Neurotology drug developer Otonomy (NSDQ:OTIC) has announced that its OTO-313 drug appeared to reduce tinnitus severity in some participants in a small study.
In the study, summarized in Otology & Neurotology, patients with moderate to severe unilateral tinnitus received intratympanic administration of the drug or placebo.
Six OTO-313 recipients out of 14 (43%) showed a meaningful improvement in Tinnitus Functional Index score at weeks four and eight of the study. Conversely, 13% of placebo recipients showed the same level of improvement.
Patients who responded to the drug reported reductions in tinnitus loudness and distress.
The study also found that OTO-313 was well-tolerated, with adverse events greater in placebo recipients.
OTO-313 is a formulation of the selective N-methyl-D-aspartate (NMDA) receptor antagonist gacyclidine.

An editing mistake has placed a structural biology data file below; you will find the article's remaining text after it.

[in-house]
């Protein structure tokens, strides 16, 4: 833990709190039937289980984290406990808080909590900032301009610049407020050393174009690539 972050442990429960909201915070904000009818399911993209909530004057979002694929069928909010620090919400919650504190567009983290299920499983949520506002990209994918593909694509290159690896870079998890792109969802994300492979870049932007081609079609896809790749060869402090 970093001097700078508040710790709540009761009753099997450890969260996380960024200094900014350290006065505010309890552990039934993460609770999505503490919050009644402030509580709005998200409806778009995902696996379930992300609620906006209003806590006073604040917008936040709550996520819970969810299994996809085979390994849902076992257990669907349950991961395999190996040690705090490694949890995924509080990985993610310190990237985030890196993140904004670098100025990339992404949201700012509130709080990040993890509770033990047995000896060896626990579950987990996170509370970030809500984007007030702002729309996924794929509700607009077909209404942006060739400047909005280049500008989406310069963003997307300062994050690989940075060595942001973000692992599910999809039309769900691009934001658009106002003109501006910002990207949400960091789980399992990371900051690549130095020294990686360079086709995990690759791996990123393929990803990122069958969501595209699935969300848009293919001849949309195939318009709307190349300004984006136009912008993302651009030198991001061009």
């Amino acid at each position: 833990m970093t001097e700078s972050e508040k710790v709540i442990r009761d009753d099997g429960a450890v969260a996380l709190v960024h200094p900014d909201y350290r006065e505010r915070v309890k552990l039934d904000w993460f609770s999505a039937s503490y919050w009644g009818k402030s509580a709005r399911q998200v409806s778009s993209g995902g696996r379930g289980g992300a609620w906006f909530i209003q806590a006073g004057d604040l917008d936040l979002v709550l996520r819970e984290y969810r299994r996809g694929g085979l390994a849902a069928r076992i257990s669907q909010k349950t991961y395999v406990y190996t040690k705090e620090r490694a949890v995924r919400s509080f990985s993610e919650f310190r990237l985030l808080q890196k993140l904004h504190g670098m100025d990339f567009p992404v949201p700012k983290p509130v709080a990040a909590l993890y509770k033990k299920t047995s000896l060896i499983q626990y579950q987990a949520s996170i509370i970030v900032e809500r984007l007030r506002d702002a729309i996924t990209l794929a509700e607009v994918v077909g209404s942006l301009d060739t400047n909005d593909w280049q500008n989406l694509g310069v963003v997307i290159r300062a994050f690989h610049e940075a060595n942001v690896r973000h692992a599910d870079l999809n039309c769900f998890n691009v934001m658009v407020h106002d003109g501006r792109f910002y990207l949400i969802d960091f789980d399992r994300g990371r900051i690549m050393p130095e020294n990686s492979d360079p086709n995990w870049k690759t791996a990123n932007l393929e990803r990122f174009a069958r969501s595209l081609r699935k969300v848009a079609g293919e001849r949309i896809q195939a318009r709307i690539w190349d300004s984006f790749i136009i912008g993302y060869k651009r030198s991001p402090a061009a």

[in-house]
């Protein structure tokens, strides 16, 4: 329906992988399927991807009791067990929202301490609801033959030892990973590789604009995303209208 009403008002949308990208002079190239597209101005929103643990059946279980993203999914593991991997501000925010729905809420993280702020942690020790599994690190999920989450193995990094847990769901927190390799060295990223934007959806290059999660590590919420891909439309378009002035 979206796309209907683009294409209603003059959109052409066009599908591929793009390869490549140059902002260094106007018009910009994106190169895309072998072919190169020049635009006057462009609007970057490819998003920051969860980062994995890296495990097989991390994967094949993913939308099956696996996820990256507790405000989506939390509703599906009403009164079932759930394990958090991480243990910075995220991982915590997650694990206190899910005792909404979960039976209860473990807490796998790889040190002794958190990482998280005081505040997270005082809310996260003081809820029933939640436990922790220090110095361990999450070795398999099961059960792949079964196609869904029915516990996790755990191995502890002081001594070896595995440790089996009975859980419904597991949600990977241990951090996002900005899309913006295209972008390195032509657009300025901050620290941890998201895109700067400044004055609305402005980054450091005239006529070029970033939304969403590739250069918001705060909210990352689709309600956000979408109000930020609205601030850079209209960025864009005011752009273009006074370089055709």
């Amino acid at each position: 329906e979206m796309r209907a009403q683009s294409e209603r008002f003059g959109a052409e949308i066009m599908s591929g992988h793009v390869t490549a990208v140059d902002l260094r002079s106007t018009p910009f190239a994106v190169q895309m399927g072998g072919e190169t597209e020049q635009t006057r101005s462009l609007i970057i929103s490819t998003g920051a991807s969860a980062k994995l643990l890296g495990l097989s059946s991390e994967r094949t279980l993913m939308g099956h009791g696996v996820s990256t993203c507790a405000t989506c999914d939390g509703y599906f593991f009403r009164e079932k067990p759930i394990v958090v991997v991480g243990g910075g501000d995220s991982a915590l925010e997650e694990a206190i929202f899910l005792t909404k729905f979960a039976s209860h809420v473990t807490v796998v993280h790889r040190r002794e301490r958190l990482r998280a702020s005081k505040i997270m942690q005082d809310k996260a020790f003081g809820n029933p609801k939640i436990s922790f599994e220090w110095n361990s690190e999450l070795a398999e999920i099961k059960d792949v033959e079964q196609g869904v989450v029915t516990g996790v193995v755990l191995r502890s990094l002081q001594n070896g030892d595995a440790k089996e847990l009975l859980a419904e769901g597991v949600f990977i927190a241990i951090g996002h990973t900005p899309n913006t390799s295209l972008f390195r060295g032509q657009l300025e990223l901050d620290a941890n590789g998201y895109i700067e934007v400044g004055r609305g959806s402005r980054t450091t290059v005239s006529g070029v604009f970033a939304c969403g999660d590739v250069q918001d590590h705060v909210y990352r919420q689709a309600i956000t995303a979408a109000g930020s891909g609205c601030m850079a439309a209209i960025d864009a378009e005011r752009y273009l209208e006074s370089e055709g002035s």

“Publication of these positive clinical results is an important milestone for the millions of people suffering from tinnitus, which can negatively impact sleep and relaxation, disrupt life at work and home, and create feelings of distress and anxiety,” said David Baguley, coauthor of the study.
The company reports that the study represents the first reduction in tinnitus severity associated with a drug published in a peer-reviewed journal.
In 2020, the Irish device maker Neuromod published positive results related to its Lenire tinnitus device in Science Translational Medicine. That device has yet to win FDA approval, but the company recently installed a CEO for its U.S. division in anticipation of a regulatory nod.
Otonomy anticipates results from an ongoing Phase 2 trial in mid-2022.
Earlier this year, the company announced that it was expanding a separate Phase 1/2 trial involving the drug OTO-413 in patients with difficulty with speech-in-noise tests.
Filed Under: ENT drugs
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